2. Participants

Eligible patients were 18–75 years old at screening and had a diagnosis of UC with endoscopic and histopathologic evidence of UC for at least 6 months before enrollment. Patients had moderately to severely active UC (MES ≥ 2, rectal bleeding subscore ≥ 1, stool frequency subscore ≥ 1, physician’s global assessment subscore ≥ 2; and a total MCS of 6–12). Biologic-naïve patients entered induction study A; biologic-experienced patients who had previously experienced an inadequate clinical response, loss of response, or intolerance to any TNF antagonist, vedolizumab, or any other biologic agent, entered induction study B. Patients who had previously received a JAK inhibitor were not permitted to enter either induction study, following an amendment to the protocol. Patients who underwent leukocyte apheresis within 2 months before screening were also excluded from the study. Further details of patient inclusion and exclusion criteria have been described by Feagan et al. [23]. Stable doses of concomitant corticosteroids were permitted up to week 14, but had to be tapered according to a predefined schedule thereafter [23].

3. Outcome Measures and Assessments

Described below are the efficacy and safety outcomes of the SELECTION trial. In these post-hoc analyses, we assessed these outcomes in Japanese patients who participated in the trial in Japan. The primary outcomes of the SELECTION trial were the proportions of patients in clinical remission at week 10 in induction studies A and B, and at week 58 in the maintenance study. Clinical remission was assessed using symptoms of rectal bleeding and stool frequency recorded daily by patients in an eDiary as well as endoscopic and histopathologic data from centrally read colonoscopies/flexible sigmoidoscopies, with biopsies performed at baseline, week 10, and week 58.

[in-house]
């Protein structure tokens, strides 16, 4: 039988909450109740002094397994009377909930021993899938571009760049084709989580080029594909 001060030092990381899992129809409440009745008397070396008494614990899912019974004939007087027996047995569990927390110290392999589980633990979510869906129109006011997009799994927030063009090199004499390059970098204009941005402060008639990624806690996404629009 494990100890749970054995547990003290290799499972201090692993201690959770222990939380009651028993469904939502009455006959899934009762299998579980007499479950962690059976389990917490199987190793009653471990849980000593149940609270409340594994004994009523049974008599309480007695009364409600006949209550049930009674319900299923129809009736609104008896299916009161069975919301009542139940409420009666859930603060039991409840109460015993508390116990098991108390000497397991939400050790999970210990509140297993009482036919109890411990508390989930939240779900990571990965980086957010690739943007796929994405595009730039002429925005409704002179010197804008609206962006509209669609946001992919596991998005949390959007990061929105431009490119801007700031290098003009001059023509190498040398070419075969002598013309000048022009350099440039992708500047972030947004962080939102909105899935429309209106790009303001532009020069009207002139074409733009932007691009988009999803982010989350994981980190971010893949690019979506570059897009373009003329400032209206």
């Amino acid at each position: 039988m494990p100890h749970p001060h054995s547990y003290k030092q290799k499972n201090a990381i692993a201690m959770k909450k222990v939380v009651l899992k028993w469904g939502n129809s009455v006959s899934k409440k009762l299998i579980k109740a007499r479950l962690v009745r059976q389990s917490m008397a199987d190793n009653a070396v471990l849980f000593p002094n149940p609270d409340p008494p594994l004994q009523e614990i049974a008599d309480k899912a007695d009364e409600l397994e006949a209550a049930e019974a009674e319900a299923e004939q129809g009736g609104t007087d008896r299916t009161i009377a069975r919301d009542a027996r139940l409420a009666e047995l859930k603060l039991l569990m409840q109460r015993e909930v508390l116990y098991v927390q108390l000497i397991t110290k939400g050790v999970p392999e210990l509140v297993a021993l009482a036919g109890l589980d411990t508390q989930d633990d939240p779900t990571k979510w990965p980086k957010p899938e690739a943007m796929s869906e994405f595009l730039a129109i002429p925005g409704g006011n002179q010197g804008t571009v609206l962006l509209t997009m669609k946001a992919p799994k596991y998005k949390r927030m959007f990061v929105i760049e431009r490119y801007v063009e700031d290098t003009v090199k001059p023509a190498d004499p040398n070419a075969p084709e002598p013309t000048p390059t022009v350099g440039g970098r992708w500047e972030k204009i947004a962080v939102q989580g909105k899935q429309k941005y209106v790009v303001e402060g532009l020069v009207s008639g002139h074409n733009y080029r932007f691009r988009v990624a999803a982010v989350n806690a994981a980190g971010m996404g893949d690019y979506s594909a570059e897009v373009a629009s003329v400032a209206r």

Key secondary outcomes were the proportions of patients in MCS remission (total MCS of ≤ 2 and no single subscore > 1), MCS remission alternative definition (rectal bleeding, stool frequency, and physician’s global assessment subscores of 0; an endoscopic subscore of 0 or 1; and an overall MCS of 1 or 0), endoscopic remission (MES of 0), and histologic remission (grade 0 Geboes score of ≤ 0.3, grade 1 score of ≤ 1.1, grade 2A score of ≤ 2A.3, grade 2B score of 2B.0, grade 3 score of 3.0, grade 4 score of 4.0, and grade 5 score of 5.0) at week 10 in induction studies A and B, and at week 58 in the maintenance study. Further key secondary outcomes were the proportions of patients in 6-month corticosteroid-free clinical remission (clinical remission with no corticosteroid use for the indication of UC for ≥ 6 months before week 58 among patients who were receiving corticosteroids at the baseline of the maintenance study) and sustained clinical remission (clinical remission at both week 10 and week 58) at week 58 in the maintenance study.